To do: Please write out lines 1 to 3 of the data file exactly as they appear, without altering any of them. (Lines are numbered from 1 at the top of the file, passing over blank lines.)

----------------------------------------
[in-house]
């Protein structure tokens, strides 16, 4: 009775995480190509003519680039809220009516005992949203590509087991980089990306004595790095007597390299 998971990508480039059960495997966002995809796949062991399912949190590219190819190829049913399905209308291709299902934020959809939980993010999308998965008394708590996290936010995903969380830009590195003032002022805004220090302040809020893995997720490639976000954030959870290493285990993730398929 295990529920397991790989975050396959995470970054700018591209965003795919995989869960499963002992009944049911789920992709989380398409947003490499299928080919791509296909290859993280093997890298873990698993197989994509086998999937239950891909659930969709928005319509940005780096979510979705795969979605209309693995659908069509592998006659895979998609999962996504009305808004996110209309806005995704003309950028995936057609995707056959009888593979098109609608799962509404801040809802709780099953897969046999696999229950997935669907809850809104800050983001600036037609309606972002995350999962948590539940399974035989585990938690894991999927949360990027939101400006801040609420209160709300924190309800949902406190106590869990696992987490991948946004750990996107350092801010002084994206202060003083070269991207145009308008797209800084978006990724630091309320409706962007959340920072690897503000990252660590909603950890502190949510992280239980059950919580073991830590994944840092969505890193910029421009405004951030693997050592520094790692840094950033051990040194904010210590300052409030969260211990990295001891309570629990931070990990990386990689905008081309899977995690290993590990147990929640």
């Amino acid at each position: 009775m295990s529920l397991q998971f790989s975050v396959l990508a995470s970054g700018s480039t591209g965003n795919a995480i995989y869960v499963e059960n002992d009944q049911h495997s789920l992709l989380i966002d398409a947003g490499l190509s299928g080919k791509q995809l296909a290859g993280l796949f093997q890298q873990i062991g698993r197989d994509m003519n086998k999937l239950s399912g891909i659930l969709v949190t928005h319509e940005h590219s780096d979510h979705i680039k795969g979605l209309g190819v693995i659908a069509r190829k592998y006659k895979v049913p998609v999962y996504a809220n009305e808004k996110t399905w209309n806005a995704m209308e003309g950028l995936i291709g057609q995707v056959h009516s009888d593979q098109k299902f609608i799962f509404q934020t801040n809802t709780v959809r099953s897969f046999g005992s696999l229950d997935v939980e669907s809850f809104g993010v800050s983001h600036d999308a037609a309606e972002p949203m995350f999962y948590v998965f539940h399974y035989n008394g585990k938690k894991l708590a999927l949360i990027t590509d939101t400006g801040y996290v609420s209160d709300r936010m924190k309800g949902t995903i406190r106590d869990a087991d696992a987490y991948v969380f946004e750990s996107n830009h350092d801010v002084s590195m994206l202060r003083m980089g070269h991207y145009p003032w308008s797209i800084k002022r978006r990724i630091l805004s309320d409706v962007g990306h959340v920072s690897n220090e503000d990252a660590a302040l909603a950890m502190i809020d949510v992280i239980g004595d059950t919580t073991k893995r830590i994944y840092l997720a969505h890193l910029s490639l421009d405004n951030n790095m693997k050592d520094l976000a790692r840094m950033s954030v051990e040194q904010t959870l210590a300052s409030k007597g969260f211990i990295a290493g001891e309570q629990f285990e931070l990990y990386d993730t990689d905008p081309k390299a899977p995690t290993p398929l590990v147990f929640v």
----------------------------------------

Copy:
[in-house]
């Protein structure tokens, strides 16, 4: 009775995480190509003519680039809220009516005992949203590509087991980089990306004595790095007597390299 998971990508480039059960495997966002995809796949062991399912949190590219190819190829049913399905209308291709299902934020959809939980993010999308998965008394708590996290936010995903969380830009590195003032002022805004220090302040809020893995997720490639976000954030959870290493285990993730398929 295990529920397991790989975050396959995470970054700018591209965003795919995989869960499963002992009944049911789920992709989380398409947003490499299928080919791509296909290859993280093997890298873990698993197989994509086998999937239950891909659930969709928005319509940005780096979510979705795969979605209309693995659908069509592998006659895979998609999962996504009305808004996110209309806005995704003309950028995936057609995707056959009888593979098109609608799962509404801040809802709780099953897969046999696999229950997935669907809850809104800050983001600036037609309606972002995350999962948590539940399974035989585990938690894991999927949360990027939101400006801040609420209160709300924190309800949902406190106590869990696992987490991948946004750990996107350092801010002084994206202060003083070269991207145009308008797209800084978006990724630091309320409706962007959340920072690897503000990252660590909603950890502190949510992280239980059950919580073991830590994944840092969505890193910029421009405004951030693997050592520094790692840094950033051990040194904010210590300052409030969260211990990295001891309570629990931070990990990386990689905008081309899977995690290993590990147990929640």
């Amino acid at each position: 009775m295990s529920l397991q998971f790989s975050v396959l990508a995470s970054g700018s480039t591209g965003n795919a995480i995989y869960v499963e059960n002992d009944q049911h495997s789920l992709l989380i966002d398409a947003g490499l190509s299928g080919k791509q995809l296909a290859g993280l796949f093997q890298q873990i062991g698993r197989d994509m003519n086998k999937l239950s399912g891909i659930l969709v949190t928005h319509e940005h590219s780096d979510h979705i680039k795969g979605l209309g190819v693995i659908a069509r190829k592998y006659k895979v049913p998609v999962y996504a809220n009305e808004k996110t399905w209309n806005a995704m209308e003309g950028l995936i291709g057609q995707v056959h009516s009888d593979q098109k299902f609608i799962f509404q934020t801040n809802t709780v959809r099953s897969f046999g005992s696999l229950d997935v939980e669907s809850f809104g993010v800050s983001h600036d999308a037609a309606e972002p949203m995350f999962y948590v998965f539940h399974y035989n008394g585990k938690k894991l708590a999927l949360i990027t590509d939101t400006g801040y996290v609420s209160d709300r936010m924190k309800g949902t995903i406190r106590d869990a087991d696992a987490y991948v969380f946004e750990s996107n830009h350092d801010v002084s590195m994206l202060r003083m980089g070269h991207y145009p003032w308008s797209i800084k002022r978006r990724i630091l805004s309320d409706v962007g990306h959340v920072s690897n220090e503000d990252a660590a302040l909603a950890m502190i809020d949510v992280i239980g004595d059950t919580t073991k893995r830590i994944y840092l997720a969505h890193l910029s490639l421009d405004n951030n790095m693997k050592d520094l976000a790692r840094m950033s954030v051990e040194q904010t959870l210590a300052s409030k007597g969260f211990i990295a290493g001891e309570q629990f285990e931070l990990y990386d993730t990689d905008p081309k390299a899977p995690t290993p398929l590990v147990f929640v």